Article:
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Breast augmentation, otherwise called augmentation mammoplasty, has the potential to enhance your profile and boost your confidence. Saline or silicone breast implants increase the fullness or symmetry of the breasts, or restore breast volume that you lost following pregnancy or a weight-reduction program.
The process may improve your physical appearance and your mental attitude, ultimately enhancing your overall well-being and making you feel better about yourself.
However, because it’s a cosmetic procedure, you may find your health insurance doesn’t cover the process, leaving you to pick up the cost.
So, how much do breast implants cost?
Before you make your decision about this surgery, it’s important to consider what the procedure entails along with any possible complications. You also should take time to understand how much breast implants cost, including any additional charges and fees.
The average cost of breast augmentation
The overall cost for breast implants varies based on your location, the doctor you employ and the type of implant you select. In 2014, the average cost of breast augmentation surgery was $3,708, according to statistics from the American Society of Plastic Surgeons. This cost doesn’t include anesthesia and other related surgery costs, so it’s possible for the procedure to cost as much as $5,000 to $10,000.
Be aware that the average cost for removal of breast implants in the same year was $2,330. Because removing implants costs almost as much as the original procedure, and because health insurance companies don’t often cover such cosmetic surgeries, it’s important to be confident in your decision.
There are many factors that determine the total cost of breast augmentation surgery. Common factors include:
- Type of implants (saline or silicone).
- Anesthesia fees.
- The cost of using the surgical facility and medical equipment.
- Medical tests.
- Surgery garments.
- Prescription medications.
- Surgeon’s fees (which vary considerably based on skill, location and other factors).
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Saline vs. silicone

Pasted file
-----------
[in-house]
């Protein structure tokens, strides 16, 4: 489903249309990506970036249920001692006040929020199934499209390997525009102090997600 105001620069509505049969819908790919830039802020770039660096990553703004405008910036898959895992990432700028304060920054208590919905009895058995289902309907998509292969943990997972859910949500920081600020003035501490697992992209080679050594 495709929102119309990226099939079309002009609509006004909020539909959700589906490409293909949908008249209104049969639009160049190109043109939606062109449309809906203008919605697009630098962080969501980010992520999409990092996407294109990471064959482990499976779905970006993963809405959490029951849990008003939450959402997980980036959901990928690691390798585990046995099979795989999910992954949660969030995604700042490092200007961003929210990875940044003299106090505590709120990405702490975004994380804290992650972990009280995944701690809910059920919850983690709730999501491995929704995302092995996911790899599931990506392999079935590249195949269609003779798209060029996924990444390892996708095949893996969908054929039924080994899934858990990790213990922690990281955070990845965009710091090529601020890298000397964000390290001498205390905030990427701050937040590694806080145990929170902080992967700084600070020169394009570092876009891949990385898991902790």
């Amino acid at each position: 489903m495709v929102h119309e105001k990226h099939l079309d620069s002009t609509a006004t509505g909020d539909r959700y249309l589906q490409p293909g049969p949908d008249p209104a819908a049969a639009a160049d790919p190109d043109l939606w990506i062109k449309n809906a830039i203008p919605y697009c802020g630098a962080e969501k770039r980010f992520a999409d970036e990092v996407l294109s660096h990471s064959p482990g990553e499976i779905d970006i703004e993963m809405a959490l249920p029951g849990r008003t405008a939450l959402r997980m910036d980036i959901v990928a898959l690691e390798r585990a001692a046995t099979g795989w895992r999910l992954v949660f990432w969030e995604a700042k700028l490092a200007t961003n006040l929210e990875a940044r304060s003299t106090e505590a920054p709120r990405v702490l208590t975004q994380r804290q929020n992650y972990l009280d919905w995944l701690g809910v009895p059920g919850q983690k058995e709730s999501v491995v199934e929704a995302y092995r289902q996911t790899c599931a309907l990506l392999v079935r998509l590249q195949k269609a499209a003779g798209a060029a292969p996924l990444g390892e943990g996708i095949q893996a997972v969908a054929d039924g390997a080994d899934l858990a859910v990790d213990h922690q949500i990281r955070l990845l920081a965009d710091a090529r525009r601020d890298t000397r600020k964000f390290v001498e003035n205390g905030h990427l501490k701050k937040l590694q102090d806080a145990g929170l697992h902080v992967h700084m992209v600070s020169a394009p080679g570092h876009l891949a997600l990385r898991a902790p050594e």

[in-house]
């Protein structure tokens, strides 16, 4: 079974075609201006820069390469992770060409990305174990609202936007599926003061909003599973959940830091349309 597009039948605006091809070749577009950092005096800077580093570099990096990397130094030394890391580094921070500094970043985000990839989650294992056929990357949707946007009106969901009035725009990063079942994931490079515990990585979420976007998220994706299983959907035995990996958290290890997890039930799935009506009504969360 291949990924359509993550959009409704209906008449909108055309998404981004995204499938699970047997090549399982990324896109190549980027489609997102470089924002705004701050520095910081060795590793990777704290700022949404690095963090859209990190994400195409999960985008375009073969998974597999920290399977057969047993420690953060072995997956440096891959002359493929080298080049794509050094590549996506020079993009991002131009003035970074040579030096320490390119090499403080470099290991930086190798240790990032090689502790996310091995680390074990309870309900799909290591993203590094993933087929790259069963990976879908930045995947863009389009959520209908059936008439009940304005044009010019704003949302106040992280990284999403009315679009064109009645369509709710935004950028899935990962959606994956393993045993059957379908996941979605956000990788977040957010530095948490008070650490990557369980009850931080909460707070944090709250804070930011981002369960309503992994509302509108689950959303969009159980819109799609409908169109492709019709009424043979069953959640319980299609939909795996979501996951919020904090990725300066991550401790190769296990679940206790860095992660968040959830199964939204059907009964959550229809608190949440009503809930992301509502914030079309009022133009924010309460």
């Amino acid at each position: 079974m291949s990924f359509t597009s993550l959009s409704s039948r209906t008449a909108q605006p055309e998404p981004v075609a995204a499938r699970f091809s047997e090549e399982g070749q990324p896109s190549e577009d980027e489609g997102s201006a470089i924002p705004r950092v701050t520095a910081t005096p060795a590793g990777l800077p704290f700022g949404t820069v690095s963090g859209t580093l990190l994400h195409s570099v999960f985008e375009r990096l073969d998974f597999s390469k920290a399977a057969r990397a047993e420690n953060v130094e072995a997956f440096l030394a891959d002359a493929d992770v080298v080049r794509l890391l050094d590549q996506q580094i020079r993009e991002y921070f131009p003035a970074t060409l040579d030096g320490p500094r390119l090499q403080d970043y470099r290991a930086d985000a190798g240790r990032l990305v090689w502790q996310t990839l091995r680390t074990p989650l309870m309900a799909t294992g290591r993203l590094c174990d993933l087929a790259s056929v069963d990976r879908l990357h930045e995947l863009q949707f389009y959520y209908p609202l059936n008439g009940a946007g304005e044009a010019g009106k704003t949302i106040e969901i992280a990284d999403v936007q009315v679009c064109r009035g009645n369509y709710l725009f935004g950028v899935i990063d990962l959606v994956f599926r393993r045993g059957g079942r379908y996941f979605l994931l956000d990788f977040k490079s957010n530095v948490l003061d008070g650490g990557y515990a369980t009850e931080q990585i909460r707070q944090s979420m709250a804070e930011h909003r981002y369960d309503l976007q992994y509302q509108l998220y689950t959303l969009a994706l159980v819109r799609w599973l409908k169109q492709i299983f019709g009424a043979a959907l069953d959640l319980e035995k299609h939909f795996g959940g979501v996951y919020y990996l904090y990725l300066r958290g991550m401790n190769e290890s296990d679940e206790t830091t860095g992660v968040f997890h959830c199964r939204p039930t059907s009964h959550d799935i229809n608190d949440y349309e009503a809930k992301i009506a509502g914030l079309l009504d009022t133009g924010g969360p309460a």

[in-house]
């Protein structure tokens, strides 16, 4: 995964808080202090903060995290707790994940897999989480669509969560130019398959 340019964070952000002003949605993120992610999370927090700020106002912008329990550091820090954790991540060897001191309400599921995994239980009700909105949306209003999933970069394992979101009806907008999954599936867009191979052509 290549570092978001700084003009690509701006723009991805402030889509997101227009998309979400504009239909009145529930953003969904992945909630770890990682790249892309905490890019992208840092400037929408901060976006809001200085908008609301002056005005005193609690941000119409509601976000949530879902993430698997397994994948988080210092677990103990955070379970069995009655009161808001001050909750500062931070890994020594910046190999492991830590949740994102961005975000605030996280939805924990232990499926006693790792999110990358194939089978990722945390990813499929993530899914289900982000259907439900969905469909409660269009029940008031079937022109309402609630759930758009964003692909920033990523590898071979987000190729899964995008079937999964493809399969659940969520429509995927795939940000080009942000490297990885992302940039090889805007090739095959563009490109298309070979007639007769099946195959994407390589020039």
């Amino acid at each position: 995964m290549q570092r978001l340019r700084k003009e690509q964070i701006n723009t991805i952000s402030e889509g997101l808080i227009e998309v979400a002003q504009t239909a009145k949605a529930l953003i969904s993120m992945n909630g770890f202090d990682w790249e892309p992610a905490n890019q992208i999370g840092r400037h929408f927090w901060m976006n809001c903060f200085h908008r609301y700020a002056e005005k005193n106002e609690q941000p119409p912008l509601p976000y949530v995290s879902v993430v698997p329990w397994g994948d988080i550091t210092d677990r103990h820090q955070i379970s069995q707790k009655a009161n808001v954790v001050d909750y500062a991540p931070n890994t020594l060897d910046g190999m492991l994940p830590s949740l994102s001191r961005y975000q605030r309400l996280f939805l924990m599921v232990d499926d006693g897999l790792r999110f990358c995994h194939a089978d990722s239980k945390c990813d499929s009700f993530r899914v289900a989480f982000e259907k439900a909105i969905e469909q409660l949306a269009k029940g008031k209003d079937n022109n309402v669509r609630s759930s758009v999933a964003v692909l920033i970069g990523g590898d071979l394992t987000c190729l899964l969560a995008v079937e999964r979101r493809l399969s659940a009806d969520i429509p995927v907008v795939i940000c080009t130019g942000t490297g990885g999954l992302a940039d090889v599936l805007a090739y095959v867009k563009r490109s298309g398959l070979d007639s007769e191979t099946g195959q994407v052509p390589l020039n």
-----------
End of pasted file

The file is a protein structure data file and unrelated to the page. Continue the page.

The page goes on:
Saline implants comprise a silicone shell with a sterile saltwater filling, while silicone implants comprise a silicone shell with a silicone plastic filling. Silicone implants post a serious health risk if they leak, so in 1992 the FDA banned their use. However, in 2006, the FDA started allowing the use of some silicone implants.
The type of implant plays a part in determining the total cost. According to statistics from the Cosmetic Surgery National Data Bank for 2013, the average cost for saline implants was $3,268, while the average cost for silicone implants was $3,618.
Consult with your surgeon to determine which option is best for you.
You may feel that breast augmentation is essential for your mental and physical well-being, but unfortunately, health insurance providers rarely cover cosmetic surgery, including implants (or subsequent removal of implants), breast lifts and breast reductions.
For all of these procedures, you must pay the costs yourself.
Some health insurance products do cover the removal of ruptured implants or surgical reconstruction following a mastectomy for breast cancer. Check your policy details carefully to see exactly what’s covered.
Are you eligible?
Not everybody is a suitable candidate for breast augmentation surgery. You may be eligible if:
- You are healthy (physically and mentally).
- Your breasts are fully developed.
- You are dissatisfied with the shape, volume, or appearance of your breasts.
- Your breasts are asymmetrical, or they failed to develop normally.
Breast surgery is very personal, and people have many different reasons why they feel they need to go through the procedure. Ultimately, the decision is yours to make, and you should never feel forced to proceed. Take the time to consult with health specialists and consider all of the options.
How much do breast implants cost?
Breast implants have the potential to boost your confidence and enhance your physique, but the process comes with a significant cost that your health insurance is unlikely to help you with.
Furthermore, the cost to reverse the process if you subsequently change your mind could be almost as much. Take the time to consider your options carefully, and talk with your health care provider before rushing into any costly decisions.
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